Succinct articles now highlight excellent research in JXB every month

18 March 2016 - By: Christine Raines and Jonathan Ingram

Succinct articles now highlight excellent research in JXB every month

Rotundone provides the black pepper aroma in Syrah wines
Rotundone provides the black pepper aroma in Syrah wines. Photo: Archive Fondazione Edmund Mach – M. Brega


By Christine Raines and Jonathan Ingram

Hideki Takase, Kanako Sasaki, Hideyuki Shinmori, Akira Shinohara, Chihiro Mochizuki, Hironori Kobayashi, Gen Ikoma, Hiroshi Saito, Hironori Matsuo, Shunji Suzuki and Ryoji Takata J. Exp. Bot. (2016) 67 (3): 787–798 doi:10.1093/jxb/erv496

Damian Paul Drew, Trine Bundgaard Andersen, Crystal Sweetman, Birger Lindberg Møller, Christopher Ford and Henrik Toft Simonsen J. Exp. Bot. (2016) 67 (3): 799–808 doi:10.1093/jxb/erv491

Stefan Kircher and Peter Schopfer J. Exp. Bot.(2016) 67 (5) doi:10.1093/jxb/erv541


Peppery notes are part of the character of a good Syrah (or Shiraz) wine and favourite herbs like rosemary and thyme. They come from rotundone, and research reported by Drew et al. and Takase et al. in JXB has now identified the enzymes responsible for the synthesis of the precursor of this compound, alpha-guaiene, and for its conversion to the finished, and rather elusive, product. It leads the way to understanding the basis for the variation in aroma production in different wine varieties. Roots are a more acquired taste, but every scientist likes a tidy experiment that shifts our collective thinking. A paper by Kircher and Schopfer presents evidence that both curvature and frequency cues are required to determine the location of the development of lateral root primordia. Importantly, this novel work provides the basis for unifying two opposing theories enabling this field to focus on the integrating signal that determines lateral root initiation.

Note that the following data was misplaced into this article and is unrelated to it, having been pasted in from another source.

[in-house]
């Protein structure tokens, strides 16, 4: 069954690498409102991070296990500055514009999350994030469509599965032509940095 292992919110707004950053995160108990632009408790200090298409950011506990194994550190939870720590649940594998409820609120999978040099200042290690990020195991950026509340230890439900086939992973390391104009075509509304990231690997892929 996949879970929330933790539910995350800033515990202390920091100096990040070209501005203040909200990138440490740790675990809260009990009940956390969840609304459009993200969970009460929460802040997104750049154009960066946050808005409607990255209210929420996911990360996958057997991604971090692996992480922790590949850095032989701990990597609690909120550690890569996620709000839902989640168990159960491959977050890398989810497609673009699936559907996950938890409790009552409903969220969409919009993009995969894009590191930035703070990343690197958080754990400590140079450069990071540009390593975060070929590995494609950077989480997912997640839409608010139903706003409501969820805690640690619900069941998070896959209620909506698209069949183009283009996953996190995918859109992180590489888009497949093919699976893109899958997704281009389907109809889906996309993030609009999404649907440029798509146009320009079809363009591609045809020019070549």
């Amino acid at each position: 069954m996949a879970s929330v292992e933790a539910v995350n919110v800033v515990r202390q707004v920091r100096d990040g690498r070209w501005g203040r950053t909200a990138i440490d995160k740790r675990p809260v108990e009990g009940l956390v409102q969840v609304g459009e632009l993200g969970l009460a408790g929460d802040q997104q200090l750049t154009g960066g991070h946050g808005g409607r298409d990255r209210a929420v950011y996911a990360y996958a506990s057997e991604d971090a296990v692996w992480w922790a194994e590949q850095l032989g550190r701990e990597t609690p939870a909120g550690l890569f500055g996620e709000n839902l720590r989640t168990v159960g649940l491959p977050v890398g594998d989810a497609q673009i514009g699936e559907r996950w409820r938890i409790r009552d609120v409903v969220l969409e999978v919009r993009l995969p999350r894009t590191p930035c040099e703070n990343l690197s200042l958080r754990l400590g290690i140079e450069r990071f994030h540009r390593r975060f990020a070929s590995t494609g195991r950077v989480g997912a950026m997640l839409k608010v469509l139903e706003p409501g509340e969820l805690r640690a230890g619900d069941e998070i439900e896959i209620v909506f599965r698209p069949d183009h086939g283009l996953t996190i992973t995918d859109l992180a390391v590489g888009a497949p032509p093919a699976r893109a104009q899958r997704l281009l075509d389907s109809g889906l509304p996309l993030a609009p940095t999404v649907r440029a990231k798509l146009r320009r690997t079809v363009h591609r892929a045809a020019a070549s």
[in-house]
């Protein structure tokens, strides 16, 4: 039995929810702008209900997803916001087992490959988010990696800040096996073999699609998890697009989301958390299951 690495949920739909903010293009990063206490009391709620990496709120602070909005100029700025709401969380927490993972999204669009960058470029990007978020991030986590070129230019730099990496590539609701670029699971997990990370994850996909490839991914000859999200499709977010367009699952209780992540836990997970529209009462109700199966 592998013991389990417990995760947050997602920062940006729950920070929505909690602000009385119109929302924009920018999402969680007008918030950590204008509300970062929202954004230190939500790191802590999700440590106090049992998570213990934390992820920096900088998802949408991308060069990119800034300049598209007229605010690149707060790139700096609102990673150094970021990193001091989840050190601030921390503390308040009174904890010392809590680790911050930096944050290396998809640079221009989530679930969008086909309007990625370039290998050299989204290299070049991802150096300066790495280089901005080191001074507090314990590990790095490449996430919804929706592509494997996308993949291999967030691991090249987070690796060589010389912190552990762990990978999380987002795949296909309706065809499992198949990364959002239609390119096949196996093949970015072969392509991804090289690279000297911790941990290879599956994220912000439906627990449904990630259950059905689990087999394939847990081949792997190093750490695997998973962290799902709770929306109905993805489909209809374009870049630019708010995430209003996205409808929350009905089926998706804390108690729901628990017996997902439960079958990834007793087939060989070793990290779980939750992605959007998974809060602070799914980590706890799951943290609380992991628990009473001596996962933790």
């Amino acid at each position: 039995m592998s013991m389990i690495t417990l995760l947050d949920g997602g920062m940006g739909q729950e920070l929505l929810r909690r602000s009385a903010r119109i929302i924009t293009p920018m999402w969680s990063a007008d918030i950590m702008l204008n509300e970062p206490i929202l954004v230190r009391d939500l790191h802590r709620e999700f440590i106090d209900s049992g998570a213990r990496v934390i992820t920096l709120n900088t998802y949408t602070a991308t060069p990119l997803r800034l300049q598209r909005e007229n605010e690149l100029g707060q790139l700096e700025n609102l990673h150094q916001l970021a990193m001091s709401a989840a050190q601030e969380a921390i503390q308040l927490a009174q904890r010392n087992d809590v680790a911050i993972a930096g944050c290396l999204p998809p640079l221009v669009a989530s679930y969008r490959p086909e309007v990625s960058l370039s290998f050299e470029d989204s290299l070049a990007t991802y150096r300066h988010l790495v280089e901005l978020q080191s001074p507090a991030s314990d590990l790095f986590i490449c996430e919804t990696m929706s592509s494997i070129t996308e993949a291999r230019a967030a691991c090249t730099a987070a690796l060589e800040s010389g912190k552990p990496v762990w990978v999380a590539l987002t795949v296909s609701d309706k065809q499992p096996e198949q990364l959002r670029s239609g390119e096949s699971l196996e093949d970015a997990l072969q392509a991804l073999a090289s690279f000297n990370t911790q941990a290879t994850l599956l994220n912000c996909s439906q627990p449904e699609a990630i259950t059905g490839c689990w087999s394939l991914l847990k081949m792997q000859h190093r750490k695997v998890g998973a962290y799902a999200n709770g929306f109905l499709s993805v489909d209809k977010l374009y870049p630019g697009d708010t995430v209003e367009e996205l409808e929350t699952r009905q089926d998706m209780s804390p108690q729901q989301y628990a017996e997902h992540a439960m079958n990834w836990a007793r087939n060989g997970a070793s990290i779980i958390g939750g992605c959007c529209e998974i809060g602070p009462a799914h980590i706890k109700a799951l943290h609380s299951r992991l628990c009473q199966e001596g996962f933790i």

For non-specialists, do take the opportunity to look at our new Insight articles, highlighting thought-provoking research in each JXB issue. Fulvio Mattivi shares his fascination with the Syrah story in issue 67 (3), as well as educating us on the complexity of wines (and the power of trace amounts of rotundone left on rinsed glassware used in its isolation to fill a room with black pepper aroma). And Ben Scheres and Marta Laskowski are clearly inspired by the work on understanding basic root architecture in 67 (5), as well as enjoying just how much can be revealed by that humble lab staple, the petri dish.

 

Category: Plant Biology
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Christine Raines & Jonathan Ingram

Christine Raines is a Professor of Plant and Molecular Physiology at the University of Essex as well as being Editor in Chief of the Journal of Experimental Botany. Christine is also a member of the SEB Plant Sections Committee and the SEB Council.


Jonathan Ingram is Senior Commissioning Editor/ Science Writer for Journal of Experimental Botany. Jonathan moved from lab research into publishing and communications with the launch of Trends in Plant Science in 1995, then going on to New Phytologist and, in the third sector, Age UK and Mind.